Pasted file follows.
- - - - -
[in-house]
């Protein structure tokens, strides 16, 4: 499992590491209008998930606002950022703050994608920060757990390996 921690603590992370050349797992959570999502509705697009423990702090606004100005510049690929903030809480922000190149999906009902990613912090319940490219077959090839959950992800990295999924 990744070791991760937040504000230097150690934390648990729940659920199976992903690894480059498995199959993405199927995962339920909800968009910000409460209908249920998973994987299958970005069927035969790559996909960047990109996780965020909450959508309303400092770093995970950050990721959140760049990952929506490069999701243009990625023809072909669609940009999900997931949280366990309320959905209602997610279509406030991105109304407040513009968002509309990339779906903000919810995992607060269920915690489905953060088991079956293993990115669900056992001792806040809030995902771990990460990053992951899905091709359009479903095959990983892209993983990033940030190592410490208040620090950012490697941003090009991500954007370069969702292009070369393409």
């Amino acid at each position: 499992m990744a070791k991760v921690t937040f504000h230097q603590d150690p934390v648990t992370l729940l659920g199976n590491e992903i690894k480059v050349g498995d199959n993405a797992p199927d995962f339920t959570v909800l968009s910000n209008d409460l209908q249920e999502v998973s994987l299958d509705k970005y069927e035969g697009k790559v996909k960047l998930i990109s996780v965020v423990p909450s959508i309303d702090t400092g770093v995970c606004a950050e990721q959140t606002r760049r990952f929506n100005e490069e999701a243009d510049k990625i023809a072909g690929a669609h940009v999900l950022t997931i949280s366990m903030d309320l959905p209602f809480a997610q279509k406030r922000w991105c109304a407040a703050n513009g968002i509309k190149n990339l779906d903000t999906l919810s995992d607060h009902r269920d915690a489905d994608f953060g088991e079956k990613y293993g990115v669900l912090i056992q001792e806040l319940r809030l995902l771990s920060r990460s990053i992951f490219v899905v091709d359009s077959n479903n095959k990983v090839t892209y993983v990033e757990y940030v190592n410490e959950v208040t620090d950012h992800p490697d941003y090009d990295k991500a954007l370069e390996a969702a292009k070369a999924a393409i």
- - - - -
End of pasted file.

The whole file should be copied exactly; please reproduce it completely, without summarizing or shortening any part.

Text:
[in-house]
């Protein structure tokens, strides 16, 4: 499992590491209008998930606002950022703050994608920060757990390996 921690603590992370050349797992959570999502509705697009423990702090606004100005510049690929903030809480922000190149999906009902990613912090319940490219077959090839959950992800990295999924 990744070791991760937040504000230097150690934390648990729940659920199976992903690894480059498995199959993405199927995962339920909800968009910000409460209908249920998973994987299958970005069927035969790559996909960047990109996780965020909450959508309303400092770093995970950050990721959140760049990952929506490069999701243009990625023809072909669609940009999900997931949280366990309320959905209602997610279509406030991105109304407040513009968002509309990339779906903000919810995992607060269920915690489905953060088991079956293993990115669900056992001792806040809030995902771990990460990053992951899905091709359009479903095959990983892209993983990033940030190592410490208040620090950012490697941003090009991500954007370069969702292009070369393409």
């Amino acid at each position: 499992m990744a070791k991760v921690t937040f504000h230097q603590d150690p934390v648990t992370l729940l659920g199976n590491e992903i690894k480059v050349g498995d199959n993405a797992p199927d995962f339920t959570v909800l968009s910000n209008d409460l209908q249920e999502v998973s994987l299958d509705k970005y069927e035969g697009k790559v996909k960047l998930i990109s996780v965020v423990p909450s959508i309303d702090t400092g770093v995970c606004a950050e990721q959140t606002r760049r990952f929506n100005e490069e999701a243009d510049k990625i023809a072909g690929a669609h940009v999900l950022t997931i949280s366990m903030d309320l959905p209602f809480a997610q279509k406030r922000w991105c109304a407040a703050n513009g968002i509309k190149n990339l779906d903000t999906l919810s995992d607060h009902r269920d915690a489905d994608f953060g088991e079956k990613y293993g990115v669900l912090i056992q001792e806040l319940r809030l995902l771990s920060r990460s990053i992951f490219v899905v091709d359009s077959n479903n095959k990983v090839t892209y993983v990033e757990y940030v190592n410490e959950v208040t620090d950012h992800p490697d941003y090009d990295k991500a954007l370069e390996a969702a292009k070369a999924a393409i």